- January 27, 2022
- February 24, 2022
- March 29, 2022
- April 27, 2022
- May 27, 2022
- June 28, 2022
- July 27, 2022
- August 29, 2022
- September 27, 2022
- October 27, 2022
- November 28, 2022
- December 21, 2022
Note that your GIS amount is sent to you at the same time as the OAS pension amount if you qualify for it. This usually means you’ll receive one payment that combines both amounts. If you receive GIS Allowance amounts, this will also be included.
Keep in mind that you can only expect to get your payments according to this schedule if you’ve filed your taxes and paid your balances on time. If you’ve missed your due dates, it may lead to problems with receiving your monthly GIS payments, so make sure that you’re following the deadlines to avoid this.
How do I qualify for the GIS?
Wondering if you qualify for the GIS? There are a few requirements you’ll need to meet.
- You need to be receiving the OAS amount.
- You must live in Canada for at least 6 months every year.
- You must be over 65 years old and have an annual income below $19,464.
If you’re a sponsored immigrant who has lived in Canada for less than 10 years after turning 18, you can’t receive the GIS unless you meet specific circumstances. However, if you’re an immigrant who isn’t sponsored, you can qualify for the GIS as long as you’re receiving the OAS as well.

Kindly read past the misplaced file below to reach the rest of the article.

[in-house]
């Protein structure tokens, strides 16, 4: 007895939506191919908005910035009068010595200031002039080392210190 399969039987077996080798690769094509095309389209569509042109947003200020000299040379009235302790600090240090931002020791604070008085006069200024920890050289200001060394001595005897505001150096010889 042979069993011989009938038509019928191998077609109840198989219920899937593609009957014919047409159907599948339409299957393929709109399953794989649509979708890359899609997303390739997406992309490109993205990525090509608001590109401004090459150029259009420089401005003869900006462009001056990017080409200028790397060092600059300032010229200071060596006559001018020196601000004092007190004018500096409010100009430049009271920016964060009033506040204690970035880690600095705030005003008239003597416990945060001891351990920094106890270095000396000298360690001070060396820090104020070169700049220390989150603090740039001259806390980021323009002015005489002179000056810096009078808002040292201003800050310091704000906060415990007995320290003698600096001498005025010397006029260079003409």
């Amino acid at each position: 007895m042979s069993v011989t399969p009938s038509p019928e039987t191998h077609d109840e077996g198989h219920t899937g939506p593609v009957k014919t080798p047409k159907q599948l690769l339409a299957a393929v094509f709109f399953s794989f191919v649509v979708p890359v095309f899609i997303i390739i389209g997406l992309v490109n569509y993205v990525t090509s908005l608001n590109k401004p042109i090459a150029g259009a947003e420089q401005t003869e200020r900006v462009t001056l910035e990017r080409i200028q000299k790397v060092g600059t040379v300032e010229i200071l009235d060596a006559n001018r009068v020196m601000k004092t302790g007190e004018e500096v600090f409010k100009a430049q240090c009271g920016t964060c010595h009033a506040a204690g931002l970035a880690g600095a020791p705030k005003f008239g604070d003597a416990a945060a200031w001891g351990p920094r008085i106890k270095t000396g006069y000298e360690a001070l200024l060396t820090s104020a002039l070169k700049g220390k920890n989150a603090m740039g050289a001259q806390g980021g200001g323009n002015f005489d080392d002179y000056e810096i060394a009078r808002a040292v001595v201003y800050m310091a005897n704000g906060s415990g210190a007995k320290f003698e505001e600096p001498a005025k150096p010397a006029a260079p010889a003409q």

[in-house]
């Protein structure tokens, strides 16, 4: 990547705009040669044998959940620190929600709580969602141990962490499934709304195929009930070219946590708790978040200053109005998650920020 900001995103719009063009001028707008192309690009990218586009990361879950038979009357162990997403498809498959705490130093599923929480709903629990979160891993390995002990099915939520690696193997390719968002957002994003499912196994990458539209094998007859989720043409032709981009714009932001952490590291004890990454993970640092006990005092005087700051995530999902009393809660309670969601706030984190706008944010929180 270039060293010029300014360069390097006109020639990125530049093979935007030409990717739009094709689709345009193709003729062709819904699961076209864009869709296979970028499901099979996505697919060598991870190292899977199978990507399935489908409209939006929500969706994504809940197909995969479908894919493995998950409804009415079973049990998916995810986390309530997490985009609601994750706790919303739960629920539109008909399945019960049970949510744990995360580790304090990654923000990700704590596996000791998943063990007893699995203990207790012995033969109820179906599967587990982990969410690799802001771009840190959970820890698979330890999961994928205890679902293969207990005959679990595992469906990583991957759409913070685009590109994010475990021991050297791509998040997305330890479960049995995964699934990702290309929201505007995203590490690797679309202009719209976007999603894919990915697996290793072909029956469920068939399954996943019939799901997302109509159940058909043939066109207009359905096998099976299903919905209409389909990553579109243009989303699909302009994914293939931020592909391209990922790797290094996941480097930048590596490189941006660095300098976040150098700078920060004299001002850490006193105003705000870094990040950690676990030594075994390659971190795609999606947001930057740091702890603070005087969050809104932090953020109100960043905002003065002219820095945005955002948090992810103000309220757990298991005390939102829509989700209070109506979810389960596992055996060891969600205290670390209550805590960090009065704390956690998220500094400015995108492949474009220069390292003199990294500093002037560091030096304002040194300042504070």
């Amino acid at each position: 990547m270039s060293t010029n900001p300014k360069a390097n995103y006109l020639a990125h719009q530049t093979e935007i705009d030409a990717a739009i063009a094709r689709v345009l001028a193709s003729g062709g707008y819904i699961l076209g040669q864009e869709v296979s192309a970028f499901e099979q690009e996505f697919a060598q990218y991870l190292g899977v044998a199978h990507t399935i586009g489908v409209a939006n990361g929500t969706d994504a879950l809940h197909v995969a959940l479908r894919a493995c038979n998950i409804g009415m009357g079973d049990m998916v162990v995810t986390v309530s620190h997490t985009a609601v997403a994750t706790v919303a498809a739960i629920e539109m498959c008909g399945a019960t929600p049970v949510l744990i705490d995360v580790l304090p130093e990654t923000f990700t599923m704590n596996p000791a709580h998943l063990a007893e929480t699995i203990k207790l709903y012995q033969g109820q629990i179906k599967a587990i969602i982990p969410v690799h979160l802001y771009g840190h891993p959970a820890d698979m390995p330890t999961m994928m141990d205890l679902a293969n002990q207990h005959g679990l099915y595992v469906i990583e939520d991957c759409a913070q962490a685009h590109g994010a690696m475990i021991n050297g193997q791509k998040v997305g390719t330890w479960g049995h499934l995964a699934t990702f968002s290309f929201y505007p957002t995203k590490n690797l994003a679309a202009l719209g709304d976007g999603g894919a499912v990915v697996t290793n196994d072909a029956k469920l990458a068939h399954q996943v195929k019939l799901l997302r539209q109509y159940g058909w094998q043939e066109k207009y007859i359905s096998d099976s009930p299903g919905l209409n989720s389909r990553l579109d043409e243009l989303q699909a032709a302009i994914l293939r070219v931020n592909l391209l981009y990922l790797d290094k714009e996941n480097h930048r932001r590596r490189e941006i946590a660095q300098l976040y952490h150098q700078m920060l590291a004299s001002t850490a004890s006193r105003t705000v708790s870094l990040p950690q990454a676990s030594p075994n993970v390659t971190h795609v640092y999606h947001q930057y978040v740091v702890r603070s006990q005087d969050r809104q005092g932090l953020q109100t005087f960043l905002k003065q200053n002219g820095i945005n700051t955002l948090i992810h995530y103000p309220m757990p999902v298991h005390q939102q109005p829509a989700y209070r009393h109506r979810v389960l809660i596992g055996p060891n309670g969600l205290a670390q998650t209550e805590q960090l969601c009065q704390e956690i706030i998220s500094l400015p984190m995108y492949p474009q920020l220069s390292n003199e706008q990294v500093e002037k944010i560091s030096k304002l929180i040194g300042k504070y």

To be sure of your eligibility for the GIS, it’s always best to consult a CRA representative who can judge your specific situation and guide you.
How do I apply for the GIS?
Did you know that if you’re already getting your OAS amount, you don’t need to apply for the GIS?
Usually, before you turn 65, you’ll receive a letter from the Government of Canada that lets you know when you can start receiving payments.
However, you may still need to apply for the GIS yourself if you’ve never received it with your OAS payment amounts, or if the government doesn’t have enough information on your income and asks you to provide it.
When do I get my first GIS payment?
You’ll start to receive your GIS payments the month after your turn 65. The specific dates will be set by the government in the payment schedule we mentioned earlier.
If the date passes and you still don’t receive your payment, follow up with the government to identify the reason why.
Also note that if you’ve chosen to defer your OAS payments up until the age of 70, you will not receive your GIS payments until you start receiving your OAS amounts.
Do I need to pay taxes on the GIS?
No, the GIS is non-taxable, which means that it won’t be considered as part of your taxable income when you file your taxes.
That being said, you should still report your GIS earnings when filing your return, because it’s used to determine if you’re eligible for other government benefits as well.
How to report the GIS on your taxes
Now that you know it’s important to report your GIS earnings, it’s time to find out how.
Information about your GIS amounts can usually be found on box 21 of your T4 (OAS) slip. You should report this alongside your OAS amounts when filing your return.